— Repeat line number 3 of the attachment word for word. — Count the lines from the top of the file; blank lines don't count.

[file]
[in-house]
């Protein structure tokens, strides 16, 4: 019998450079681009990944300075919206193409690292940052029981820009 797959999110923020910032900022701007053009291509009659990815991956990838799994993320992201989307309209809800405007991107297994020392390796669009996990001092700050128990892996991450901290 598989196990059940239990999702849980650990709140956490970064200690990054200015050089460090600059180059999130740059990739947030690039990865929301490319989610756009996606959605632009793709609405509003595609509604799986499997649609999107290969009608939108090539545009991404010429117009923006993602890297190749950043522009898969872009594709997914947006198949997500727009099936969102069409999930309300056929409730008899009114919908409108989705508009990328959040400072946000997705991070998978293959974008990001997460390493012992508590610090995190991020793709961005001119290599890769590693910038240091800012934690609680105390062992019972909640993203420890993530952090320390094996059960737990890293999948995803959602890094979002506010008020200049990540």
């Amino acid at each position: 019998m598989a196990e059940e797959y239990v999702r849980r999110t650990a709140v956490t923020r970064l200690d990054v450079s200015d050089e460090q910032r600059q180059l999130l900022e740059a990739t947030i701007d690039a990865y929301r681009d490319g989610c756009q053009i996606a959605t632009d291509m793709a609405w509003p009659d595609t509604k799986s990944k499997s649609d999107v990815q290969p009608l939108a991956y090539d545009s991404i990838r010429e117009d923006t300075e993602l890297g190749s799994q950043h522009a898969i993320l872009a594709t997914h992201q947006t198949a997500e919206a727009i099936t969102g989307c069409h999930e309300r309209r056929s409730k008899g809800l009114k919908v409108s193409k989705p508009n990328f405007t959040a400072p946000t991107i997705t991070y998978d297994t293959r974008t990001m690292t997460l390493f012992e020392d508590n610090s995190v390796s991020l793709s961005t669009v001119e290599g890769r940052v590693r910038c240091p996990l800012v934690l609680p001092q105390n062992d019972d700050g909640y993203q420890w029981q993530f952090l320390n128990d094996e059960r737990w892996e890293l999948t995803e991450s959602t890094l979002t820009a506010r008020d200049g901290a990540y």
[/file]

């Amino acid at each position: 019998m598989a196990e059940e797959y239990v999702r849980r999110t650990a709140v956490t923020r970064l200690d990054v450079s200015d050089e460090q910032r600059q180059l999130l900022e740059a990739t947030i701007d690039a990865y929301r681009d490319g989610c756009q053009i996606a959605t632009d291509m793709a609405w509003p009659d595609t509604k799986s990944k499997s649609d999107v990815q290969p009608l939108a991956y090539d545009s991404i990838r010429e117009d923006t300075e993602l890297g190749s799994q950043h522009a898969i993320l872009a594709t997914h992201q947006t198949a997500e919206a727009i099936t969102g989307c069409h999930e309300r309209r056929s409730k008899g809800l009114k919908v409108s193409k989705p508009n990328f405007t959040a400072p946000t991107i997705t991070y998978d297994t293959r974008t990001m690292t997460l390493f012992e020392d508590n610090s995190v390796s991020l793709s961005t669009v001119e290599g890769r940052v590693r910038c240091p996990l800012v934690l609680p001092q105390n062992d019972d700050g909640y993203q420890w029981q993530f952090l320390n128990d094996e059960r737990w892996e890293l999948t995803e991450s959602t890094l979002t820009a506010r008020d200049g901290a990540y």